Meker–Fisher burner

From Wikipedia, the free encyclopedia
Jump to navigation Jump to search
Meker–Fisher burner
Meker-Fisher burner 001.jpg
A Meker–Fisher burner
InventorFrench chemist Georges Méker
Related itemsBunsen burner
Hot plate
Heating mantle

A Meker–Fisher burner, or Meker burner, is a laboratory burner that produces multiple open gas flames, used for heating, sterilization, and combustion. It is used when laboratory work requires a hotter flame than attainable using a Bunsen burner, or used when a larger-diameter flame is desired, such as with an inoculation loop or in some glassblowing operations. The burner was introduced by French chemist Georges Méker in an article published in 1905.[1]

The Meker–Fisher burner heat output can be in excess of 12,000 BTU (13,000 kJ) per hour (about 3.5 kW) using LP gas.[2] Flame temperatures of up to 1,100–1,200 °C (2,000–2,200 °F) are achievable. Compared with a Bunsen burner, the lower part of its tube has more openings with larger total cross-section, admitting more air and facilitating better mixing of air and gas. The tube is wider, and its top is covered with a plate mesh, which separates the flame into an array of smaller flames with a common external envelope, ensures uniform heating, and also preventing flashback to the bottom of the tube, which is a risk at high air-to-fuel ratios and limits the maximal rate of air intake in a Bunsen burner. The flame burns without noise, unlike the Bunsen or Teclu burners.[1][3]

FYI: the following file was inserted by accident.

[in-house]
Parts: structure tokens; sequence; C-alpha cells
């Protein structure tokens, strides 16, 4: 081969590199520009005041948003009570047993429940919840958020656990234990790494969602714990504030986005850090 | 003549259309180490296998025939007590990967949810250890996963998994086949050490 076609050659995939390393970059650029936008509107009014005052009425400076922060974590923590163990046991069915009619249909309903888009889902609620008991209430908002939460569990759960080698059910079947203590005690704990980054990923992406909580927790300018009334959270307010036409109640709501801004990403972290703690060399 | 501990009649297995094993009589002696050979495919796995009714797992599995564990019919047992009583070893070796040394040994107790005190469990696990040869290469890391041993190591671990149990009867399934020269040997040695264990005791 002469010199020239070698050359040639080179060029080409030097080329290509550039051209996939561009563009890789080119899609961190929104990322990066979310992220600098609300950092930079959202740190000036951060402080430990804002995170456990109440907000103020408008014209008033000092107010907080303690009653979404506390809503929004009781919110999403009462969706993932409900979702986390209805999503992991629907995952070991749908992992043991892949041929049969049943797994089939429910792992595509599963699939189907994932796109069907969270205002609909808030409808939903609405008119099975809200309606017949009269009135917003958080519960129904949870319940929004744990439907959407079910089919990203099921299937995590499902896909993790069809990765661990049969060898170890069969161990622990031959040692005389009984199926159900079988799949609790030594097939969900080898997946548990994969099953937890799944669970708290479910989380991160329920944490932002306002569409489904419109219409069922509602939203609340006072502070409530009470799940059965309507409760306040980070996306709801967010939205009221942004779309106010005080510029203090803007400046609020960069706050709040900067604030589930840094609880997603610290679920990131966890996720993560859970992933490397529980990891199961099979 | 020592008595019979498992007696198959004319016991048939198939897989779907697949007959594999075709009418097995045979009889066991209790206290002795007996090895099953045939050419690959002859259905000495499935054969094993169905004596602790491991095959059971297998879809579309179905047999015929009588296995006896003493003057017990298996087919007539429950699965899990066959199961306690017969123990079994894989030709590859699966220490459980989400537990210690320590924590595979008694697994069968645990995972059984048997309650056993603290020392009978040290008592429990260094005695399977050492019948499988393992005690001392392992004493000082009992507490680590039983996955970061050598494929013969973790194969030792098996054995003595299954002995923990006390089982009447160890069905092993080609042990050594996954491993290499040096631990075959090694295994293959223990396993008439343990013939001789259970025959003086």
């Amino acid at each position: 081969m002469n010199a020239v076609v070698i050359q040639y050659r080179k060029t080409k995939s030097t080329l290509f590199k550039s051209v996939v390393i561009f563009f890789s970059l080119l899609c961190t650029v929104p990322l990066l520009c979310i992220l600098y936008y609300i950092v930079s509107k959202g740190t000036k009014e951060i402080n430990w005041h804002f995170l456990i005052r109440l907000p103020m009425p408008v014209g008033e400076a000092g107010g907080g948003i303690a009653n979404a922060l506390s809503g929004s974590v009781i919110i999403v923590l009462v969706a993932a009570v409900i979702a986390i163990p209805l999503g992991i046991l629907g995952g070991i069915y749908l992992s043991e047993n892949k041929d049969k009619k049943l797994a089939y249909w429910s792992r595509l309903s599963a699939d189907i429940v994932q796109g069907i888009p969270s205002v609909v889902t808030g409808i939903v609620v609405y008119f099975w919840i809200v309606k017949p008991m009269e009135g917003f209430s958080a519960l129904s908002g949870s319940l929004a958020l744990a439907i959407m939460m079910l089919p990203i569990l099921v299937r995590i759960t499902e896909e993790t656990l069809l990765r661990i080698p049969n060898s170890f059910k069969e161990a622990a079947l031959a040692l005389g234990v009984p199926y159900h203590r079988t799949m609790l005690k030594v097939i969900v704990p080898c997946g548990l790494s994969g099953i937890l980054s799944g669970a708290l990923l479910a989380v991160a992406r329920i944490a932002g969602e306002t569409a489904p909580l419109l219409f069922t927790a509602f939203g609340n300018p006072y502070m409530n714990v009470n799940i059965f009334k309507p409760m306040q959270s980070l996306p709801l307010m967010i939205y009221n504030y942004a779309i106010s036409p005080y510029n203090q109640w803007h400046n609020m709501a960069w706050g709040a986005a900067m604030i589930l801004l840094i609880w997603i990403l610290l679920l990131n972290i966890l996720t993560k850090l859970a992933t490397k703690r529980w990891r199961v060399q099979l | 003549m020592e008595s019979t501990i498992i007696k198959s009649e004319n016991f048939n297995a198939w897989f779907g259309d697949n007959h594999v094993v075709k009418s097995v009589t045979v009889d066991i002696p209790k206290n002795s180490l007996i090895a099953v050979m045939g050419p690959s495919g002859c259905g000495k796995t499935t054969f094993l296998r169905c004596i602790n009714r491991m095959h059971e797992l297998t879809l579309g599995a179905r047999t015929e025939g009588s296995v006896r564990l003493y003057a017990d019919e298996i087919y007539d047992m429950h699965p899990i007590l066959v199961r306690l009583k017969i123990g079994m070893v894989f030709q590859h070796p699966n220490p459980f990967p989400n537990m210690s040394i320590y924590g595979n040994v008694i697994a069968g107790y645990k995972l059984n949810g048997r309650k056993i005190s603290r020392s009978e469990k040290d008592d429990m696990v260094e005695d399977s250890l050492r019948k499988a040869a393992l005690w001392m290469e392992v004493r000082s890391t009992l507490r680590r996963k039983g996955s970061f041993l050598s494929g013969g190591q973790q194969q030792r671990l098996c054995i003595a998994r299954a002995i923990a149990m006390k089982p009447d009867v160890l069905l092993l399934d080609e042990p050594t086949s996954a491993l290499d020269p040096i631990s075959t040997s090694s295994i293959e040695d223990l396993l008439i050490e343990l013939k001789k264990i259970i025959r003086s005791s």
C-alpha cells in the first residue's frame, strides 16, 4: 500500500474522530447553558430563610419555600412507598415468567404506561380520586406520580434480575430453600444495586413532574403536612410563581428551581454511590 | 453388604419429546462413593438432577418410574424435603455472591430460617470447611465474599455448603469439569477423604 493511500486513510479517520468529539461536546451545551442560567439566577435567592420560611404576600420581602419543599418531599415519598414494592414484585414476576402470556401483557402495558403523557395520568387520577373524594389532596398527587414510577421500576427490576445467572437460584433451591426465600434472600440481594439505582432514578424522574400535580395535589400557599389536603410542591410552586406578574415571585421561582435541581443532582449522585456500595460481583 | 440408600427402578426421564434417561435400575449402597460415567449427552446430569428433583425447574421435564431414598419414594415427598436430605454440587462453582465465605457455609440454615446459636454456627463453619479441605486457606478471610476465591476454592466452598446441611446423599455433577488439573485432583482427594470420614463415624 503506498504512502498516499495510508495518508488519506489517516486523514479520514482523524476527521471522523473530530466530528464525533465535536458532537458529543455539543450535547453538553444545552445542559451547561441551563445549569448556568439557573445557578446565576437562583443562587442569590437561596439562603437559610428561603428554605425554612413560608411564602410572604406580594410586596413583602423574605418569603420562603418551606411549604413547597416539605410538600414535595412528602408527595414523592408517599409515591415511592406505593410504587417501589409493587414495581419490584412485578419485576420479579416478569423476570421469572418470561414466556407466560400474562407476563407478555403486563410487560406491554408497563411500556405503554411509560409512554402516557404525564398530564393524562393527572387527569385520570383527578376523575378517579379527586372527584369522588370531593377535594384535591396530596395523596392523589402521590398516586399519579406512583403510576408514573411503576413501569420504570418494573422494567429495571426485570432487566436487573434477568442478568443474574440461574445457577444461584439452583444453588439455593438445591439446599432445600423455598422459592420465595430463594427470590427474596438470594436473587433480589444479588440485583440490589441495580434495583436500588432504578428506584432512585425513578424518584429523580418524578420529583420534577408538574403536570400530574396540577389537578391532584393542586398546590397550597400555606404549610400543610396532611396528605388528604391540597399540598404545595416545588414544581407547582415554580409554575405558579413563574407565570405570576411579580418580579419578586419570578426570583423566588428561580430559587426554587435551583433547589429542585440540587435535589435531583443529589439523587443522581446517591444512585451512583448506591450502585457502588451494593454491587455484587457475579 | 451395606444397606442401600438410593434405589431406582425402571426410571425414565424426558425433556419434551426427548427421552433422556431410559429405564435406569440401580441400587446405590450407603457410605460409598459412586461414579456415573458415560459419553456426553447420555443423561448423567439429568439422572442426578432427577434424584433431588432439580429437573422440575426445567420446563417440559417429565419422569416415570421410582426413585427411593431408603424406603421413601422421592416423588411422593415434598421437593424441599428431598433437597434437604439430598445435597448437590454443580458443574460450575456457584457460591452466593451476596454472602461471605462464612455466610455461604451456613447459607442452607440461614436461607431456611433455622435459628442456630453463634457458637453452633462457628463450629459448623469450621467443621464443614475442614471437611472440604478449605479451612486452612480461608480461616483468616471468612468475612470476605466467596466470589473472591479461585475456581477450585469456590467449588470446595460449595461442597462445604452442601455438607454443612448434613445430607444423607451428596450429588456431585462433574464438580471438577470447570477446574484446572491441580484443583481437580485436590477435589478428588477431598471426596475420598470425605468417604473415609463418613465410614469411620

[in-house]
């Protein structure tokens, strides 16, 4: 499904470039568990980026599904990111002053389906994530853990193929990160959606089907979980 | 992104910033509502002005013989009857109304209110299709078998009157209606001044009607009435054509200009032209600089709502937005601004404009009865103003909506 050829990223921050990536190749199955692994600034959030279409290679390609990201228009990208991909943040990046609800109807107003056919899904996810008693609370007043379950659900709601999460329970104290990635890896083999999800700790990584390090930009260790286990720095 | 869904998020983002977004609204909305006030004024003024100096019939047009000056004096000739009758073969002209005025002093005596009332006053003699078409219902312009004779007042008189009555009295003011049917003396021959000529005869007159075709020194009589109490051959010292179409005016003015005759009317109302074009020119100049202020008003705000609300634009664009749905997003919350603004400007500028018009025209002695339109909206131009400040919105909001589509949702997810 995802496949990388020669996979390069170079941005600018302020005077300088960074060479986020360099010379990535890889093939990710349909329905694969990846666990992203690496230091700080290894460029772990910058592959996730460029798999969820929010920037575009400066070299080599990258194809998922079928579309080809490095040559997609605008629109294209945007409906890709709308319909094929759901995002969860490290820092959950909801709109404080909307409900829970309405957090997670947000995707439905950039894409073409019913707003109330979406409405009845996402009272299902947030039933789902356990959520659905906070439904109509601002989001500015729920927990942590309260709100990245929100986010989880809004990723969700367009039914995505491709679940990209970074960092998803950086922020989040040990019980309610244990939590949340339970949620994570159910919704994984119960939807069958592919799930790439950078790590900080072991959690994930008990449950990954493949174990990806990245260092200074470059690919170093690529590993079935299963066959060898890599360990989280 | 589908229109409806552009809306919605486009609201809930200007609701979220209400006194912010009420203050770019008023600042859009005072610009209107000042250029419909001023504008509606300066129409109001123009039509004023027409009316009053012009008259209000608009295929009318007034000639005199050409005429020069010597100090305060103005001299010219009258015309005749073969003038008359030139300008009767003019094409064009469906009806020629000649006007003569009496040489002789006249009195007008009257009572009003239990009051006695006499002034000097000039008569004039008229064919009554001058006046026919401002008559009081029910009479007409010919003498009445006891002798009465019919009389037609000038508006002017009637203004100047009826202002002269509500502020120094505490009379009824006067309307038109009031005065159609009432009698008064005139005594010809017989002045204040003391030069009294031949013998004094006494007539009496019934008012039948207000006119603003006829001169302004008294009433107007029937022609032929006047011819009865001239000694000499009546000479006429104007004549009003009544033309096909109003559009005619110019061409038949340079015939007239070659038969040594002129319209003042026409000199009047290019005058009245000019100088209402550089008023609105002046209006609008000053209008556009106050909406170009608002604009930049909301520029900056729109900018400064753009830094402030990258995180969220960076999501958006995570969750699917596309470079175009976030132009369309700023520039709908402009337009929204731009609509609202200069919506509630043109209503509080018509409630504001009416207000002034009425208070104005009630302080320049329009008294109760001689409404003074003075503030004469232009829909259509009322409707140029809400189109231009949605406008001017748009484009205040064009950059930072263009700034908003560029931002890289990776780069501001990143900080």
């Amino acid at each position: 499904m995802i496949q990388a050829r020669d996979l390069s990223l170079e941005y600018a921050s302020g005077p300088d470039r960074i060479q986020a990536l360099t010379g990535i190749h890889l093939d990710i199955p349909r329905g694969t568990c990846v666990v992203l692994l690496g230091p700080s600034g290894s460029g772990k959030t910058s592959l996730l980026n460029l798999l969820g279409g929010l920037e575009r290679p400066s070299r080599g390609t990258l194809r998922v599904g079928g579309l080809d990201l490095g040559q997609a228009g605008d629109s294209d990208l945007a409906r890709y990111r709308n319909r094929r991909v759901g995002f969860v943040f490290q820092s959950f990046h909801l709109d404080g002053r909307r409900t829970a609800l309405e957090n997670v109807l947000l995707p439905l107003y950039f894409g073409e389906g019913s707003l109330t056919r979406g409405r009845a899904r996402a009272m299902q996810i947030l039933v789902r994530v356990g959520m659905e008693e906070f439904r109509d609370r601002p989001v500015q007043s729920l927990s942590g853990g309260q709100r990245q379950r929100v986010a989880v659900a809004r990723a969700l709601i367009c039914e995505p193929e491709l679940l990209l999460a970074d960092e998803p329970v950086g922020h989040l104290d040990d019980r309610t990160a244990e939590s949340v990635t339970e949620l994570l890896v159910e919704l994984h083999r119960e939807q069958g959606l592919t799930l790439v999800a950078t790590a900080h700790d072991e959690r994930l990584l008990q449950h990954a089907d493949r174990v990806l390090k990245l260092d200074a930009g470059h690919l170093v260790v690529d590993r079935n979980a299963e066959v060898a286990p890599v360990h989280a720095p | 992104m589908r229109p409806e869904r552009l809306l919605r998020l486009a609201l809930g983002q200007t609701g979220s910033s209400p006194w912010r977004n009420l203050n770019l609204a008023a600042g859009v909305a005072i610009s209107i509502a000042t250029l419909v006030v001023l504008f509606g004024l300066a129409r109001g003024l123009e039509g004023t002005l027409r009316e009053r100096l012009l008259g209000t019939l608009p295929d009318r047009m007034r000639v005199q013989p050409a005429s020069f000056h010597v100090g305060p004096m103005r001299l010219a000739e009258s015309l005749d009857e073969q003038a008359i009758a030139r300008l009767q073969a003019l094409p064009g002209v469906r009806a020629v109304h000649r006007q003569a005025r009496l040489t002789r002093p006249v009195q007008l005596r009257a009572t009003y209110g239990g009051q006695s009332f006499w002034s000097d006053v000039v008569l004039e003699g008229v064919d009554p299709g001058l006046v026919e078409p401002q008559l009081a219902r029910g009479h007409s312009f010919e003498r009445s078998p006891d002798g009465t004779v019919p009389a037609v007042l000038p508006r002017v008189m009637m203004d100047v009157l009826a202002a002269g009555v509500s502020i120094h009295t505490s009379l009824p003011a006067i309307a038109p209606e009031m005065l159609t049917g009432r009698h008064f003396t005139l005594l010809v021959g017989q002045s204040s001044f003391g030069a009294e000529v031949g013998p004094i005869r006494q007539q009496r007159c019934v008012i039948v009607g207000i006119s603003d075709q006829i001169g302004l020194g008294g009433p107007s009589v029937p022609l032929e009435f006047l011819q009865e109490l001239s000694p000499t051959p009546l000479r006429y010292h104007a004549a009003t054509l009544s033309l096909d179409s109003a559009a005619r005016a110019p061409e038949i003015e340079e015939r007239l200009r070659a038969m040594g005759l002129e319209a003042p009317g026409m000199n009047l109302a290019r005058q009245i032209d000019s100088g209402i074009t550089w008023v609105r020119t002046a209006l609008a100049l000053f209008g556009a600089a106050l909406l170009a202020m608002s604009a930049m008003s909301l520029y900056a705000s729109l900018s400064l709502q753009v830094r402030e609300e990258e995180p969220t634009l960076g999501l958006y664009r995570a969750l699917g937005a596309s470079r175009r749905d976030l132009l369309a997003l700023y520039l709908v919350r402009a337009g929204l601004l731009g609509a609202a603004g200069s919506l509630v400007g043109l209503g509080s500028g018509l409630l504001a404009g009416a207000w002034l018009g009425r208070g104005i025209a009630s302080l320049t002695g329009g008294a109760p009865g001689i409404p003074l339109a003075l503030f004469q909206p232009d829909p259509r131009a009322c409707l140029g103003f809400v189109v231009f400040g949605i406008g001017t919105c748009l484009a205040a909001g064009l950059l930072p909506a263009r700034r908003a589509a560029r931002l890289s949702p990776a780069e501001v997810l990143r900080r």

See also[edit]


  1. ^ a b G. Meker. Nouveaux bruleurs de laboratoire et leur application au chauffage a temperature elevee. J. Phys. Theor. Appl., 1905, 4 (1), pp. 348–354.
  2. ^ Durham Geo.
  3. ^ Hale, Charles W. (1915). Domestic Science, Volume 2. London: Cambridge University Press. p. 38.

External links[edit]